Hardest hit from Typhoon Wipha was Izu Oshima island, which is about 120 kilometers (75 miles) south of Tokyo. Rescuers found 16 bodies, most of them buried by mudslides, police and town officials said. Dozens of homes were destroyed, and about 45 people were missing.

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Typhoon threatens Japan; precautions at Fukushima nuclear plant

Reuters by Aaron Sheldrick | Reuters

By Aaron Sheldrick
TOKYO (Reuters) – A once-in-a-decade typhoon threatened Japan on Tuesday, disrupting travel and shipping and forcing precautions to be taken at the wrecked Fukushima nuclear power plant.
Typhoon Wipha is moving across the Pacific straight towards the capital, Tokyo, and is expected to make landfall during the morning rush hour on Wednesday, bringing hurricane-force winds to the metropolitan area of 30 million people.
The center of the storm was 860 km (535 miles) southwest of Tokyo at 0800 GMT, the Japan Meteorological Agency said on its website. It was moving north-northeast at 35 kph (22 mph).
The storm had weakened as it headed north over the sea but was still packing sustained winds of about 140 kph (87 mph) with gusts as high as 194 kph (120 mph), the agency said.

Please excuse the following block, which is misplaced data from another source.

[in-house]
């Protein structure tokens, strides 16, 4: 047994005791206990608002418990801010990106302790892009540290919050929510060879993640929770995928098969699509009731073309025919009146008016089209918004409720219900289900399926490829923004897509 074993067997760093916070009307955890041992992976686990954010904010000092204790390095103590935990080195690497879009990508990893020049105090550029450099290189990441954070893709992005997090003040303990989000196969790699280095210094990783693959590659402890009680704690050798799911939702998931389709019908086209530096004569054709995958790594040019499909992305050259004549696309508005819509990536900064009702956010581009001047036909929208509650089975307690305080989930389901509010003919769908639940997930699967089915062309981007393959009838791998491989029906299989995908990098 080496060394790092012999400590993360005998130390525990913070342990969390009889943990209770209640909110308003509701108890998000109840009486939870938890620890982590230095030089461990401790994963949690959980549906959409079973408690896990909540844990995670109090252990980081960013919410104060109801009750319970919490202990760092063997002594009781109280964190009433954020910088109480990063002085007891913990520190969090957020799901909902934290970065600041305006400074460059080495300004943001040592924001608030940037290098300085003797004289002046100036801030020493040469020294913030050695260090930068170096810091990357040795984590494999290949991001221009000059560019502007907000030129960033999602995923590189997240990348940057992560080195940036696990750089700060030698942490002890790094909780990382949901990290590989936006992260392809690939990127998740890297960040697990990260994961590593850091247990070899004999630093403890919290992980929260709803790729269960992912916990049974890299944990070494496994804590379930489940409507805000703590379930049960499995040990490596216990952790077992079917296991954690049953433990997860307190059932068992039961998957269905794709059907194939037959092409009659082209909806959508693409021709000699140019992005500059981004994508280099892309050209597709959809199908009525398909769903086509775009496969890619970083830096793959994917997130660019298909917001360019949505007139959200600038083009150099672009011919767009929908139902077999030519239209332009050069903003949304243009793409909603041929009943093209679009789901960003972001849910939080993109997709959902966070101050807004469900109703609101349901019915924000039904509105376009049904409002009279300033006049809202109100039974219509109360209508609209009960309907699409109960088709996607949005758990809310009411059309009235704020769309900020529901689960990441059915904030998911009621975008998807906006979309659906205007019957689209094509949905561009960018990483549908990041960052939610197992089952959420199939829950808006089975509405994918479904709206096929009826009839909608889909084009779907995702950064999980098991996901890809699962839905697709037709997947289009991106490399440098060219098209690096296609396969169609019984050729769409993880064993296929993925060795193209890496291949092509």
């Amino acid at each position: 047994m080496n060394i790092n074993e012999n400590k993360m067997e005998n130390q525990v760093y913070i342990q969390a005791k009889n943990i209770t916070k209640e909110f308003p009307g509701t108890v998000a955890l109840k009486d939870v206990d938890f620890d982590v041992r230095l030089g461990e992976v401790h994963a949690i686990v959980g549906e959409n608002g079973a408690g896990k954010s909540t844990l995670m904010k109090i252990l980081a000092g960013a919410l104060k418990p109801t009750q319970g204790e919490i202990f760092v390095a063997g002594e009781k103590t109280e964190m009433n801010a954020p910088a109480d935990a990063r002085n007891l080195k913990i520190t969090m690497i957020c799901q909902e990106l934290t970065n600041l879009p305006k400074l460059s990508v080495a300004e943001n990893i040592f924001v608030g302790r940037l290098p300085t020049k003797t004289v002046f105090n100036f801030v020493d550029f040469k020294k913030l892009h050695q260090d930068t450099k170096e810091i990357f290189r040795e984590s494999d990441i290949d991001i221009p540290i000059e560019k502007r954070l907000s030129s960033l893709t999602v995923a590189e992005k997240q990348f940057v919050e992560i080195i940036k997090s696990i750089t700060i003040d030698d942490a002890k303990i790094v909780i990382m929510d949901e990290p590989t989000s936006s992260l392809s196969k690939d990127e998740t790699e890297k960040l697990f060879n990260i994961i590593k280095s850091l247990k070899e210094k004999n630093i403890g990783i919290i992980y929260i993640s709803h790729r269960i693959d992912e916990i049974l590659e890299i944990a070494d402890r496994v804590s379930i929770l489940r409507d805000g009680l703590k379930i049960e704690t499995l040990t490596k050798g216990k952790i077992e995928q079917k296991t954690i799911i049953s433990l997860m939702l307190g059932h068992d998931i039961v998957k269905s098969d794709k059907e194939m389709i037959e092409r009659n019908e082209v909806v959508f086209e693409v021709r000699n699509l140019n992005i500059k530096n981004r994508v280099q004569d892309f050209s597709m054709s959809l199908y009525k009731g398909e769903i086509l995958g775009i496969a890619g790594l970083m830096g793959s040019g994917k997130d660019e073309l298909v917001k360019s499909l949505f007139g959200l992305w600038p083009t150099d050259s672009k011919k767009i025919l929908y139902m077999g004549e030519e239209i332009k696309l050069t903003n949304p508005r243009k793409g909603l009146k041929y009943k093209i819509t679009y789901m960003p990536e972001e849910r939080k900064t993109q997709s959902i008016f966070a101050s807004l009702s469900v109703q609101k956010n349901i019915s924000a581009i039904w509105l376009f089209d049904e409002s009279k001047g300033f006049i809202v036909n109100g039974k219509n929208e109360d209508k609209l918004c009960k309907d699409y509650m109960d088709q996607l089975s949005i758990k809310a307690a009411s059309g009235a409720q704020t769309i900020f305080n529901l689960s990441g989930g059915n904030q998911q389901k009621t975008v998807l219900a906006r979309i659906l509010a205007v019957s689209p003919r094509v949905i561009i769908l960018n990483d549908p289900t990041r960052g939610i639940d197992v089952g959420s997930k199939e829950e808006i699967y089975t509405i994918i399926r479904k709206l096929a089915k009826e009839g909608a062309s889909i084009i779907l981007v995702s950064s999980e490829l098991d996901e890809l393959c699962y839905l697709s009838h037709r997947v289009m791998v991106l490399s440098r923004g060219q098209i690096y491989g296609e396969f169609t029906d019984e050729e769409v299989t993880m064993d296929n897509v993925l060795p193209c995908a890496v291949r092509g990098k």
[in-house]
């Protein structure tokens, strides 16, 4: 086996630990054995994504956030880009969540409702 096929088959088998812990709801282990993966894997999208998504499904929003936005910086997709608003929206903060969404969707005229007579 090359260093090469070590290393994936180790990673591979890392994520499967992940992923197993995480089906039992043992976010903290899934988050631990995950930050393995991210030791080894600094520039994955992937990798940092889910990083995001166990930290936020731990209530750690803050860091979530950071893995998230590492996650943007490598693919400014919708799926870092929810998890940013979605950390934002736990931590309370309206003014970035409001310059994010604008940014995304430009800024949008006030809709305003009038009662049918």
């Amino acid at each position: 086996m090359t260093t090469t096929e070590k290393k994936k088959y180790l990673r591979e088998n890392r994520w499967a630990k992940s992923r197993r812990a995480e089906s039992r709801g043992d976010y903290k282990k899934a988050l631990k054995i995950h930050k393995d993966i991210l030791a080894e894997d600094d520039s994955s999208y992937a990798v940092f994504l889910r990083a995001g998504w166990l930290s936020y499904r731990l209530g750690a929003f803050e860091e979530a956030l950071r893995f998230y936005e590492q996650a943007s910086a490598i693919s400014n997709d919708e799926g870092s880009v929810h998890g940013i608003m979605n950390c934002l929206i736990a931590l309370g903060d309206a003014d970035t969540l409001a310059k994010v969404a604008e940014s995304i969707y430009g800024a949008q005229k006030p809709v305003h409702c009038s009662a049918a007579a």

The agency issued warnings for Tokyo of heavy rain, flooding and gales, and advised people to be prepared to leave their homes quickly and to avoid unnecessary travel.

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Typhoon hits Japan as Fukushima operator releases water

An overturned sightseeing boat is stuck by a bridge after the Katsura River was overflooded by torrential rains caused by a powerful typhoon in Kyoto, western Japan, Monday, Sept. 16, 2013. Typhoon Man-yi, one of the most powerful storms to lash Japan this season, was bearing down on Japan and went past Tokyo on Monday, leaving one dead and dumping torrential rains, damaging homes and flooding parts of the country's popular tourist destination of Kyoto, where hundreds of thousands of people were ordered to evacuate to shelters. (AP Photo/Kyodo News) JAPAN OUT, CREDIT MANDATORY

Typhoon Man-yi hit Japan Monday, leaving two people dead and forcing the operator of the crippled Fukushima nuclear plant to release rainwater with low levels of radiation into the ocean.

The powerful typhoon made landfall in Toyohashi, Aichi prefecture, shortly before 8:00 am (2300 GMT Sunday), packing gusts of up to 162 kilometres (100 miles) per hour, the Japan Meteorological Agency said.

Public broadcaster NHK said a 71-year-old woman was found dead as a landslide engulfed her house in Shiga prefecture, while a 77-year-old woman was also confirmed dead in a separate mudslide in Fukui prefecture, near Shiga.

Four people were still missing while 128 others were injured with more than 4,000 houses flooded and at least 270 houses damaged by strong wind or landslides, NHK said.  <Full story>